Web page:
In order to visualize the impact of LSW temperature and thickness anomalies (changes in temperature and thickness) on the subtropics, the figure below maps the temperature and thickness differences in one time frame compared to the previous time frame for each period in the figure at right. The patterns of anomalies show large areas where thickness changes correspond to temperature changes—where the layer thins, temperatures grow warmer, and where the layer thickens, temperatures are cooler—and delineate where LSW exerts a strong influence. These patterns also show consecutive instances where temperature and thickness anomalies of one color first appear in the Labrador Basin, rather quickly move southward and eastward with the western boundary current and North Atlantic Current, and then, one time frame later, anomalies of the same color appear in both the western and eastern subtropical basins.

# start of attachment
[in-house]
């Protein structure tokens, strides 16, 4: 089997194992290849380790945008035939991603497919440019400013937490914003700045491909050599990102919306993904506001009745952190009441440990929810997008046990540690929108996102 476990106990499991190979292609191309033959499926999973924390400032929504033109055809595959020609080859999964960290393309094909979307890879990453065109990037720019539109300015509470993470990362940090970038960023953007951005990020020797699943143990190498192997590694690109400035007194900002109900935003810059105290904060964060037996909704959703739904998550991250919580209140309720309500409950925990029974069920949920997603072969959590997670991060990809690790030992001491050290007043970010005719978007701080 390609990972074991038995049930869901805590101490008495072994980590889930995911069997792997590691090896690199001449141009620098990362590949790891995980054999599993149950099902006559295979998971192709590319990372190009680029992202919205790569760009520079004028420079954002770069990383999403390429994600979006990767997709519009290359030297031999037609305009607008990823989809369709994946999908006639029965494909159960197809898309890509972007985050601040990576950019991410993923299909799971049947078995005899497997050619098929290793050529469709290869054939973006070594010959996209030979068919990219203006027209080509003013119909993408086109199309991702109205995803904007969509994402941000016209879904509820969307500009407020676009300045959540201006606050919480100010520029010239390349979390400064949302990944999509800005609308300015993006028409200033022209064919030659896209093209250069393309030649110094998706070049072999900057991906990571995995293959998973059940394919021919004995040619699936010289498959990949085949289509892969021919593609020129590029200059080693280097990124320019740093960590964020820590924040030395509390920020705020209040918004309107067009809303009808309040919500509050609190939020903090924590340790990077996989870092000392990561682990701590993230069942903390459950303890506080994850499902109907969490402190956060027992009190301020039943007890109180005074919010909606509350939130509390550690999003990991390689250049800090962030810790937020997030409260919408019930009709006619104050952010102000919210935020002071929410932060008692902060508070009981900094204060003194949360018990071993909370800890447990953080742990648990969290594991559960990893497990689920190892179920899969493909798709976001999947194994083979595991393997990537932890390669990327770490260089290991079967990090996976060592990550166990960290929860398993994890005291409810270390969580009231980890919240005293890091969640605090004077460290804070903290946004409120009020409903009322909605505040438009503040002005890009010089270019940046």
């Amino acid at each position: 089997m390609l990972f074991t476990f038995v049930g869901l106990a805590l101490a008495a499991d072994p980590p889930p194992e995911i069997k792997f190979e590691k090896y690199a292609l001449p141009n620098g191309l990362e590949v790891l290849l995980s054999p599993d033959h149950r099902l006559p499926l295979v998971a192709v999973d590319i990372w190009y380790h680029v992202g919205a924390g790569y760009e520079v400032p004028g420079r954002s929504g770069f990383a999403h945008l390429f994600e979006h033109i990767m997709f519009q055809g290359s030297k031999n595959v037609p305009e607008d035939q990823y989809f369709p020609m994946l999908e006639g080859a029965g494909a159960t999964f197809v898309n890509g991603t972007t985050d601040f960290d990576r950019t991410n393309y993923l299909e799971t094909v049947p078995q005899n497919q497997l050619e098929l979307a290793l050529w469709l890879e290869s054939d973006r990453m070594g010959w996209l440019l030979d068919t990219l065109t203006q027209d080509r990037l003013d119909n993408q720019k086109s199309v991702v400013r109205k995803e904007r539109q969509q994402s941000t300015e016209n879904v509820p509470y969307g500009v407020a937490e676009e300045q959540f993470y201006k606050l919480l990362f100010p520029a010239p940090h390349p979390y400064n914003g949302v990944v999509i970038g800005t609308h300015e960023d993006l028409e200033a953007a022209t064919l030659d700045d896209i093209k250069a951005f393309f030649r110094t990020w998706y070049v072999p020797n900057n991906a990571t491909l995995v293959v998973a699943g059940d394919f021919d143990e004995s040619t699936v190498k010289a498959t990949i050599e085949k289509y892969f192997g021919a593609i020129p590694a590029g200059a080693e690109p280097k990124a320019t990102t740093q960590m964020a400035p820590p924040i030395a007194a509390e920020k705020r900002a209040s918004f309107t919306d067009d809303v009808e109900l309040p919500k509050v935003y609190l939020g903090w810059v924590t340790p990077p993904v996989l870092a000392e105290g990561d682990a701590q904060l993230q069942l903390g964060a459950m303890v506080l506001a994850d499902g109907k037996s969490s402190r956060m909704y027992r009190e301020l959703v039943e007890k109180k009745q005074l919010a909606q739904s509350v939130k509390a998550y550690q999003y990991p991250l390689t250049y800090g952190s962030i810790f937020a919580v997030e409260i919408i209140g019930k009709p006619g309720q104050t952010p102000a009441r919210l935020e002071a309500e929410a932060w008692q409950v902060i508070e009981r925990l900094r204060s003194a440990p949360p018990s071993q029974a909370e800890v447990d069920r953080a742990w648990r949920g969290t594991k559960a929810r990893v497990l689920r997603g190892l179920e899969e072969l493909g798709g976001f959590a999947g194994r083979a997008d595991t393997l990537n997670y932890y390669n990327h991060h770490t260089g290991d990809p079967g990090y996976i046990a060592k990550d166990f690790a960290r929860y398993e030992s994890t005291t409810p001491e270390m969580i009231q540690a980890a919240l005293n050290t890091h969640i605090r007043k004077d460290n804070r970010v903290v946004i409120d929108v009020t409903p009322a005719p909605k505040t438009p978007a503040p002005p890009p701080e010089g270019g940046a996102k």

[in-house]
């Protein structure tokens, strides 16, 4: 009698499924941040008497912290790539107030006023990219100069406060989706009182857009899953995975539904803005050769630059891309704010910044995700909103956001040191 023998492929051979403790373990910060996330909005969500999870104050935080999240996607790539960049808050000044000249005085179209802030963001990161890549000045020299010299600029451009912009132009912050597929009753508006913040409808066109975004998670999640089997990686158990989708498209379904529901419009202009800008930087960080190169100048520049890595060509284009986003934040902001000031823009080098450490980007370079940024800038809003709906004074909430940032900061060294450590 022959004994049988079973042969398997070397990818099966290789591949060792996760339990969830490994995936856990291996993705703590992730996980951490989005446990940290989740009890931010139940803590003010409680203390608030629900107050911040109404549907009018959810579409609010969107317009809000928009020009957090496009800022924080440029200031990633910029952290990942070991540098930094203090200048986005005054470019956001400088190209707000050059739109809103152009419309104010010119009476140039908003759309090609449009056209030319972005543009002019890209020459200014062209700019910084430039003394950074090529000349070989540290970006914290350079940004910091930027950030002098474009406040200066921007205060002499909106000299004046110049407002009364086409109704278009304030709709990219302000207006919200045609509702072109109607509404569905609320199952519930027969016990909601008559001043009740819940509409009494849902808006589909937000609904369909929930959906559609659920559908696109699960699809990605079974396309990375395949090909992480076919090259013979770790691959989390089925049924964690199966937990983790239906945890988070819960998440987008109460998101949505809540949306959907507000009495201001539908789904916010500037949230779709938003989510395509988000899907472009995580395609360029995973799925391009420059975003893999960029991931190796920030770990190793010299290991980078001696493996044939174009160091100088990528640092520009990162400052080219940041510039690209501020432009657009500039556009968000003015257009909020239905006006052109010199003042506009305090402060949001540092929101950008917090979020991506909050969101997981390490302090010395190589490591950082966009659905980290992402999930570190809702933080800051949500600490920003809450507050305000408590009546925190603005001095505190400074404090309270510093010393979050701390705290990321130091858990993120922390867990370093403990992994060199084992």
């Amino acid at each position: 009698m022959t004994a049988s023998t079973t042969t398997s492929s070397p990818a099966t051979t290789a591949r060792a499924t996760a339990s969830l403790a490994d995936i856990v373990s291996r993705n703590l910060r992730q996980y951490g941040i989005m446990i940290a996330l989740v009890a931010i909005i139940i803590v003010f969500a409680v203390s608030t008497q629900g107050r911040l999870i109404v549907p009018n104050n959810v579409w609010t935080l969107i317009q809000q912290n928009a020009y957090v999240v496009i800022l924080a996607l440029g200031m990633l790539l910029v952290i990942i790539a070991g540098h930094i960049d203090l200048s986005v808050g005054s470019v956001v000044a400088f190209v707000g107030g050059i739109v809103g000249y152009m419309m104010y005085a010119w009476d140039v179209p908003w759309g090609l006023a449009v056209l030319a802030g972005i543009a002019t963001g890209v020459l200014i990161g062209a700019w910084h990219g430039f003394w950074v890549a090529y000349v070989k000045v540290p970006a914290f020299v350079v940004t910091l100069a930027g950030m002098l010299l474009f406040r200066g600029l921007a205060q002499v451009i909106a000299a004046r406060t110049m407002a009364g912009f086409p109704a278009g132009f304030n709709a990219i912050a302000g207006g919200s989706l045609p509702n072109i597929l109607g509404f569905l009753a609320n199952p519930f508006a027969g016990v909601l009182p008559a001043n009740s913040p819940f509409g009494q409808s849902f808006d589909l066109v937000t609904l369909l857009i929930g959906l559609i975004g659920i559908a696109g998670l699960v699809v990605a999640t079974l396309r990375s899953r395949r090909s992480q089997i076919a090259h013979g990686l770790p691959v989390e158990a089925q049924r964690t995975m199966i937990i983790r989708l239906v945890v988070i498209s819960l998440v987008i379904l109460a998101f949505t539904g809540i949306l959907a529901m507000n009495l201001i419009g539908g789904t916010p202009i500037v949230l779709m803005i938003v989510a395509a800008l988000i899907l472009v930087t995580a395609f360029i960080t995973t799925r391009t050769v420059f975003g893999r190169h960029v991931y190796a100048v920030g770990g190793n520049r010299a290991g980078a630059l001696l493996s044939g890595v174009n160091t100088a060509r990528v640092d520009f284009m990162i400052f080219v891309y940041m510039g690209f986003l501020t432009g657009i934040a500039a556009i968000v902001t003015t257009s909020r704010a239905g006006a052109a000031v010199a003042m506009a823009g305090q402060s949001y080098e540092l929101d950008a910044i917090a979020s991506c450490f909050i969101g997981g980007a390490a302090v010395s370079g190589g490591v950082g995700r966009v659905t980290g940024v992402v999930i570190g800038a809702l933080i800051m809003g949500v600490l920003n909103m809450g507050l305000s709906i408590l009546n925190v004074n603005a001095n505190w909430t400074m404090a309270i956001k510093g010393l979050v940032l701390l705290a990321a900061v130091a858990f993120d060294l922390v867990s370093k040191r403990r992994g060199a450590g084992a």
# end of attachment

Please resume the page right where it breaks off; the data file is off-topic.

The subtropical deep water anomalies appear to lag behind the subpolar LSW signal by five to seven years as the lagged correlation of the Bermuda data suggests. The subtropical temperature anomalies are large compared to the subpolar temperature anomalies. Because a signal weakens as it moves away from its source, these subtropical signals cannot be simply the advected subpolar temperature anomalies. Rather, the time-delayed subtropical response to LSW source variability represents the slow adjustment of the subtropical deep water to the waxing and waning of LSW strength so clearly visible in the figure above. The thicker the LSW, the stronger its role in mixing with Mediterranean Overflow water, and this is manifested as an eastward and southward erosion of the influence of the Mediterranean Overflow Water on the subtropical deep water. The time needed for the LSW to circulate and mix into the subtropical basins results in a delayed appearance of the response. When the LSW is thinner than normal, the Mediterranean Overflow Water exerts more influence, and this appears as a westward and northward extension of the thin, warm, and salty characteristics.